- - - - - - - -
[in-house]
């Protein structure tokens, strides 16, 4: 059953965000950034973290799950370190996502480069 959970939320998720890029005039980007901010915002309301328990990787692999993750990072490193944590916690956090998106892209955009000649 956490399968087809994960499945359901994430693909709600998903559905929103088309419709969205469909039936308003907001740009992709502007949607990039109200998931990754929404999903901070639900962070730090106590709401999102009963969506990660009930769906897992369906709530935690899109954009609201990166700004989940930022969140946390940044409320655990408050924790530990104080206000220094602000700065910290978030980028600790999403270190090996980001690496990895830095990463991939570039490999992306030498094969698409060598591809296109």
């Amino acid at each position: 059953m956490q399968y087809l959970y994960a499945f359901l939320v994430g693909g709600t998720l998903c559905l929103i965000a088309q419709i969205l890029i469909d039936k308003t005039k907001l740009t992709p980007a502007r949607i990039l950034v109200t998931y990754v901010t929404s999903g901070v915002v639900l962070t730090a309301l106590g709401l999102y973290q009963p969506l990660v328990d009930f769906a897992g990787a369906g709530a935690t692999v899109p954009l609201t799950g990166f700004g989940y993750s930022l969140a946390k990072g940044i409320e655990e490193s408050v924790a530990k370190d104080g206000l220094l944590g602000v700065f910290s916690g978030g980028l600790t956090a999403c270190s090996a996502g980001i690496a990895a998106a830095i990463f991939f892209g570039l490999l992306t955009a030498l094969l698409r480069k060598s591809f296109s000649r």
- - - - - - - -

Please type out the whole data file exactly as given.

[in-house]
């Protein structure tokens, strides 16, 4: 059953965000950034973290799950370190996502480069 959970939320998720890029005039980007901010915002309301328990990787692999993750990072490193944590916690956090998106892209955009000649 956490399968087809994960499945359901994430693909709600998903559905929103088309419709969205469909039936308003907001740009992709502007949607990039109200998931990754929404999903901070639900962070730090106590709401999102009963969506990660009930769906897992369906709530935690899109954009609201990166700004989940930022969140946390940044409320655990408050924790530990104080206000220094602000700065910290978030980028600790999403270190090996980001690496990895830095990463991939570039490999992306030498094969698409060598591809296109």
């Amino acid at each position: 059953m956490q399968y087809l959970y994960a499945f359901l939320v994430g693909g709600t998720l998903c559905l929103i965000a088309q419709i969205l890029i469909d039936k308003t005039k907001l740009t992709p980007a502007r949607i990039l950034v109200t998931y990754v901010t929404s999903g901070v915002v639900l962070t730090a309301l106590g709401l999102y973290q009963p969506l990660v328990d009930f769906a897992g990787a369906g709530a935690t692999v899109p954009l609201t799950g990166f700004g989940y993750s930022l969140a946390k990072g940044i409320e655990e490193s408050v924790a530990k370190d104080g206000l220094l944590g602000v700065f910290s916690g978030g980028l600790t956090a999403c270190s090996a996502g980001i690496a990895a998106a830095i990463f991939f892209g570039l490999l992306t955009a030498l094969l698409r480069k060598s591809f296109s000649r």